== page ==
One woman. One mic. A stage.
Not a typical scene you’d envision on the top floor of a bustling Liverpudlian restaurant.
Regardless, in the midst of Hope Street Ltd’s biannual On The Verge Festival, this is precisely what you should expect. Reaching out to fledgling local talent, the scheme aspires to serve as a catalyst for dramatic innovation. The objective of the festival is two-fold; to make the stage more accessible to talent on our local stage whilst drawing attention as to what we perceive a stage to be.
Steffi Sweeney’s Karaoke Tales, produced by Hope Street Limited, originally began as a Crowdfunding project. This first-time comic delivers of stories in the context of what she describes as ‘sticky floored, booze fragranced karaoke bar’. Here, a transformation from an ordinary space into a serenade of shimmering disco lights occurs – and it’s safe to say, it more than delivers.
As we enter the room, each spectator is given an opportunity to make a personal request. On a sheet of paper, we are encouraged to think long and hard about a life-changing decision: what to sing when we get up on stage.
Bolstered to “go for it”, I felt my pen scribble down three sets of answers. What’s our name? What’s our choice of song? And why have we chosen it?
April, I write for my name. Biting the bullet, I scribble my second line in cursive, hoping that it’s so untidy that no one else can read it – Stand by Me.
Finally, the reason as to why. A pressured albeit honest gulp. It’s a guilty pleasure of mine, I write, which I love to sing when I think no one else is watching or listening. A treacherous declaration from a metal head.
Before I am beckoned to perform, however, Steffi is called to the stage. Engulfed with a flurry of excitement befitting a small child, she belts out an energetic variant of Gloria Gaynor’s I Will Survive.
Within the first opening lines of Karaoke Tales, we start to get a feel of who Steffi, our sole performer, actually is. A self-described “Huyton girl ventured”, her first comic routine concentrates on how apparently individual personalities approach the mic – and, in turn, how each of them approaches the stage.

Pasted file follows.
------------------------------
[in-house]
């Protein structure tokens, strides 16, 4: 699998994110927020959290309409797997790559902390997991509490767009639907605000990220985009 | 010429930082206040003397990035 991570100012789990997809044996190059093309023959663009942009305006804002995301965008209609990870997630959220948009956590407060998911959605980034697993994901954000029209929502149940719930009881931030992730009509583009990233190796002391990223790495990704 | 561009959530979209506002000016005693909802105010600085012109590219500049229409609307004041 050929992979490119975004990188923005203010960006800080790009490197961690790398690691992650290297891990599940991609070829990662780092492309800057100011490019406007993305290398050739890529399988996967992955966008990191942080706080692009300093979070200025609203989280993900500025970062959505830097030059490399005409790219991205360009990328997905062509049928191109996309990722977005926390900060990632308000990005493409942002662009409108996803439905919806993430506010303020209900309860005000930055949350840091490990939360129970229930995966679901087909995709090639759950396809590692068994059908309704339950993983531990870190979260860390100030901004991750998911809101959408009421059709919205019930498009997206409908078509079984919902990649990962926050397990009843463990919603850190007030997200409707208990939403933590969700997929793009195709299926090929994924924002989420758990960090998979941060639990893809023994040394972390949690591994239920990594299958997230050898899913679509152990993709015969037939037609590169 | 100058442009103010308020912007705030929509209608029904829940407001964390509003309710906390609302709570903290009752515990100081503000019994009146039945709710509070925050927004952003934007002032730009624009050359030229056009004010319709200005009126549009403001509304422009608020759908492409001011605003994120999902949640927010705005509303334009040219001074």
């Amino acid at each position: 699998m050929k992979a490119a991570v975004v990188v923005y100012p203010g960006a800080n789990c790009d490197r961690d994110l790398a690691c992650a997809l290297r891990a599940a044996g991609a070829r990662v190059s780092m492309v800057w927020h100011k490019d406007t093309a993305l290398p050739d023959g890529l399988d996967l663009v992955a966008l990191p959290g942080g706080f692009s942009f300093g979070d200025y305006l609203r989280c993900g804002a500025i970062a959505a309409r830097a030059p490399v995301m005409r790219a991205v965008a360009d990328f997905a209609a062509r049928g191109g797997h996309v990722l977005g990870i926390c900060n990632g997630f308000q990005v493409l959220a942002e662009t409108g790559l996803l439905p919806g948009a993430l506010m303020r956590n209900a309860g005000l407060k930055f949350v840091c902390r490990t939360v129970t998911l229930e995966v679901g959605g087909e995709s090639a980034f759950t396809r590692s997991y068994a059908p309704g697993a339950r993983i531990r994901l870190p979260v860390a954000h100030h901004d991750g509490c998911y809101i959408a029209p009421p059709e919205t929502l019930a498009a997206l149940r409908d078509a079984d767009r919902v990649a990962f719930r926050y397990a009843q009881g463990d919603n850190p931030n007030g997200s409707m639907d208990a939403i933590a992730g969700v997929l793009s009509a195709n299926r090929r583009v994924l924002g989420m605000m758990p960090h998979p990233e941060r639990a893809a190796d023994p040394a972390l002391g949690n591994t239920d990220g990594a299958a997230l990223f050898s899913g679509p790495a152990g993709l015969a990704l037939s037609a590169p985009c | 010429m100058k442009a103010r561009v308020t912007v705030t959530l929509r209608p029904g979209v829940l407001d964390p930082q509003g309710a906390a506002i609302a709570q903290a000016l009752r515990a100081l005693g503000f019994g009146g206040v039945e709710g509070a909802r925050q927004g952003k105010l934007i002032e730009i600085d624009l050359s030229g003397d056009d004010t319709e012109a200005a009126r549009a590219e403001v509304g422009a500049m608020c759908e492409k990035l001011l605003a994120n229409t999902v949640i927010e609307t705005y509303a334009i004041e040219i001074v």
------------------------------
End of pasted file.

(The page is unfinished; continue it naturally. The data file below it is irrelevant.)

Announcing that the show is all about “karaoke stories”, a sense of solidarity was shared by both performer and reviewer when she giddily admitted that she, too, enjoyed “making up songs in the bathroom.” Steffi does not hesitate to treat her audiences to her rendition of the event.
The routine progresses and, as we see Steffi age, she continually engages and interacts with members of the audience. Interestingly, the audience becomes self-aware, knowing that she is treating them as family. Another karaoke song performed, she recounts the tales of mums at routine football matches who, amongst their bellows to “jast boot ‘et in da net!”, evidently, have no clue about football – they’re just “there for the gossip, innit”.
This progresses to more hilarious, albeit relatable stories as time progresses. Who hasn’t sat in the opposite cubicle next to their aunties in the loos so that they can fire a series of questions, after all?
It is evident amidst the laughter and gaffs that one family member stands out as a particular role model – her granddad. Recounting his support and love for her over the years, she happily tells the audience how he would sing in the bag of his car without regret. As Steffi grows up in the story, she fondly recalls how he would continually encourage her to “proper go for it” and to take to the microphone.
His encouragement mattered. “Even when I was crap, he would say I were fantastic!”, she adds fondly.
Throughout all of Karaoke Tales’ bountiful jokes and witty references, there is one particularly powerful moment. At one point Steffi sits alongside an unsuspecting audience member, who is rapidly designated the role of granddad. Encouraging them to put a boxing glove on one hand and write with it, she rapidly switches to her much younger persona, who chides him for not being able to write very well: “oh heck granddad, that’s not very neat, is it?”
The audience is left to grapple with the struggle of empathising with her grandad’s struggle to write in his ageing years, in contrast to the oblivious commentary emanating from a young child.
The final segment of the routine accounts for a mellow contrast to events. Now a young university student at Newcastle, an inebriated rendition of Lady Gaga’s Poker Face performed by a Skiing club student prods Steffi into a moment of reflection. She reveals how she’s felt homesick ever since she’s arrived in the city and a big reason as to why she feels that way is that she lost her granddad the summer before.
She embraces the stage one final time. Her choice, as with all the others previous, serves as a reflection of how she personally values her memories of her family: she sings Unforgettable with soft rigour.
Karaoke Tales is a mirthful first piece that is daring and laden with Liverpudlian sass. Yielding definitive Scouse undertones from start to finish, it is an unconventional ode to the series of figures who have impacted Steffi throughout the years. A brave first piece, Karaoke Tales is inventive, sharp, and unafraid to venture beyond the fringe.
Although a regrettably short piece, Steffi’s charming performance delivers a feast of comedy which effortlessly connects to the audience, leaving them hungry for their next serving.